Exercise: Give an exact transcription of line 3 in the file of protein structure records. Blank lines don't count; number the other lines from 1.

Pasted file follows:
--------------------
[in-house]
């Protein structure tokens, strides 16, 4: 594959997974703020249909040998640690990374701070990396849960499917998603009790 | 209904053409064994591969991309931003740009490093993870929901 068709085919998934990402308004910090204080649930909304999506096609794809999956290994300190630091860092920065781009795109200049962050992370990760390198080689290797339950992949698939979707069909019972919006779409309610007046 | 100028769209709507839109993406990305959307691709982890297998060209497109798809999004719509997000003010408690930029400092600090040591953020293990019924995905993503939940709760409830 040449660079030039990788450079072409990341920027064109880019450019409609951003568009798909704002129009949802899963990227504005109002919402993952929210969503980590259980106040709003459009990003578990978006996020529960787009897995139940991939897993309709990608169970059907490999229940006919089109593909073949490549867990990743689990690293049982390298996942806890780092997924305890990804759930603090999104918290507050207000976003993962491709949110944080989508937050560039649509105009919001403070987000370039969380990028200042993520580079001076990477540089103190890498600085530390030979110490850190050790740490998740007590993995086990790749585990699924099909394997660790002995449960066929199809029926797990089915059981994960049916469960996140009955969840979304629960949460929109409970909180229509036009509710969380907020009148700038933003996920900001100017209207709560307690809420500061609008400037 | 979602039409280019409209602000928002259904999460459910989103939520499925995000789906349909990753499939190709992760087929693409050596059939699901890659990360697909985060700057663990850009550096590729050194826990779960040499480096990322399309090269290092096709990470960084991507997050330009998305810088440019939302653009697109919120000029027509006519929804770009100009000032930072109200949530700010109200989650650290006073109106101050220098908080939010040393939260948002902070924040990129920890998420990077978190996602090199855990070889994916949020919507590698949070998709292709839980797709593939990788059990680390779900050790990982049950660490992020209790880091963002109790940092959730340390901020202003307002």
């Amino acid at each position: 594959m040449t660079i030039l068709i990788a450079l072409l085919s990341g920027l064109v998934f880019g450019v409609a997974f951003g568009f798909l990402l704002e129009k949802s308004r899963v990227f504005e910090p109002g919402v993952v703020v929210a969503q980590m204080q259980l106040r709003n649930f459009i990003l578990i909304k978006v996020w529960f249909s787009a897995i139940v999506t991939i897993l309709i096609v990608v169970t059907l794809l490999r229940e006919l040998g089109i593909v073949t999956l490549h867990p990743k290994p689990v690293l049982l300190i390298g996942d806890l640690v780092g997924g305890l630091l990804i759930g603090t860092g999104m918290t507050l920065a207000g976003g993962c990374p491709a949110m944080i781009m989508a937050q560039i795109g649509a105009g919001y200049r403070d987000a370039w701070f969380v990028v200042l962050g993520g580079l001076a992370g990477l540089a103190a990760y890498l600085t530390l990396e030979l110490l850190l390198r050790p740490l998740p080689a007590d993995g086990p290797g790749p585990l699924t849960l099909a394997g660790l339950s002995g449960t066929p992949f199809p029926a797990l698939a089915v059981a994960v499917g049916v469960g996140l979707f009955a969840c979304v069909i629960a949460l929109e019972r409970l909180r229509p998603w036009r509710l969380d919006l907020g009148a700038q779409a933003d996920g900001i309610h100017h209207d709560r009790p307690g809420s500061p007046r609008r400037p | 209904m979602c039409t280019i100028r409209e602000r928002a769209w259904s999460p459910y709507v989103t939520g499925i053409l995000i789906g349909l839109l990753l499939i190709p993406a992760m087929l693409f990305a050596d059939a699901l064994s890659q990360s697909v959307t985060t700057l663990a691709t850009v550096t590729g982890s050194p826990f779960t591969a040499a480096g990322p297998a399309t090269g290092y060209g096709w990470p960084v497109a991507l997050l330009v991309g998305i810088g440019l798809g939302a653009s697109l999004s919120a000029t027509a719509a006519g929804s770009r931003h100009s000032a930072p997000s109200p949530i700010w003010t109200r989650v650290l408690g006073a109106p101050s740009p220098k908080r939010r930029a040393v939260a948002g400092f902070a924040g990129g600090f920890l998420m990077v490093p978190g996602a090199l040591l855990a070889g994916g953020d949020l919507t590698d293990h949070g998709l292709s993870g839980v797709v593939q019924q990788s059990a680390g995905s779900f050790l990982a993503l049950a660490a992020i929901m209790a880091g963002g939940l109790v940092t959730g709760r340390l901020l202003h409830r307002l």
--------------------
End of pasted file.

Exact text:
């Amino acid at each position: 594959m040449t660079i030039l068709i990788a450079l072409l085919s990341g920027l064109v998934f880019g450019v409609a997974f951003g568009f798909l990402l704002e129009k949802s308004r899963v990227f504005e910090p109002g919402v993952v703020v929210a969503q980590m204080q259980l106040r709003n649930f459009i990003l578990i909304k978006v996020w529960f249909s787009a897995i139940v999506t991939i897993l309709i096609v990608v169970t059907l794809l490999r229940e006919l040998g089109i593909v073949t999956l490549h867990p990743k290994p689990v690293l049982l300190i390298g996942d806890l640690v780092g997924g305890l630091l990804i759930g603090t860092g999104m918290t507050l920065a207000g976003g993962c990374p491709a949110m944080i781009m989508a937050q560039i795109g649509a105009g919001y200049r403070d987000a370039w701070f969380v990028v200042l962050g993520g580079l001076a992370g990477l540089a103190a990760y890498l600085t530390l990396e030979l110490l850190l390198r050790p740490l998740p080689a007590d993995g086990p290797g790749p585990l699924t849960l099909a394997g660790l339950s002995g449960t066929p992949f199809p029926a797990l698939a089915v059981a994960v499917g049916v469960g996140l979707f009955a969840c979304v069909i629960a949460l929109e019972r409970l909180r229509p998603w036009r509710l969380d919006l907020g009148a700038q779409a933003d996920g900001i309610h100017h209207d709560r009790p307690g809420s500061p007046r609008r400037p | 209904m979602c039409t280019i100028r409209e602000r928002a769209w259904s999460p459910y709507v989103t939520g499925i053409l995000i789906g349909l839109l990753l499939i190709p993406a992760m087929l693409f990305a050596d059939a699901l064994s890659q990360s697909v959307t985060t700057l663990a691709t850009v550096t590729g982890s050194p826990f779960t591969a040499a480096g990322p297998a399309t090269g290092y060209g096709w990470p960084v497109a991507l997050l330009v991309g998305i810088g440019l798809g939302a653009s697109l999004s919120a000029t027509a719509a006519g929804s770009r931003h100009s000032a930072p997000s109200p949530i700010w003010t109200r989650v650290l408690g006073a109106p101050s740009p220098k908080r939010r930029a040393v939260a948002g400092f902070a924040g990129g600090f920890l998420m990077v490093p978190g996602a090199l040591l855990a070889g994916g953020d949020l919507t590698d293990h949070g998709l292709s993870g839980v797709v593939q019924q990788s059990a680390g995905s779900f050790l990982a993503l049950a660490a992020i929901m209790a880091g963002g939940l109790v940092t959730g709760r340390l901020l202003h409830r307002l």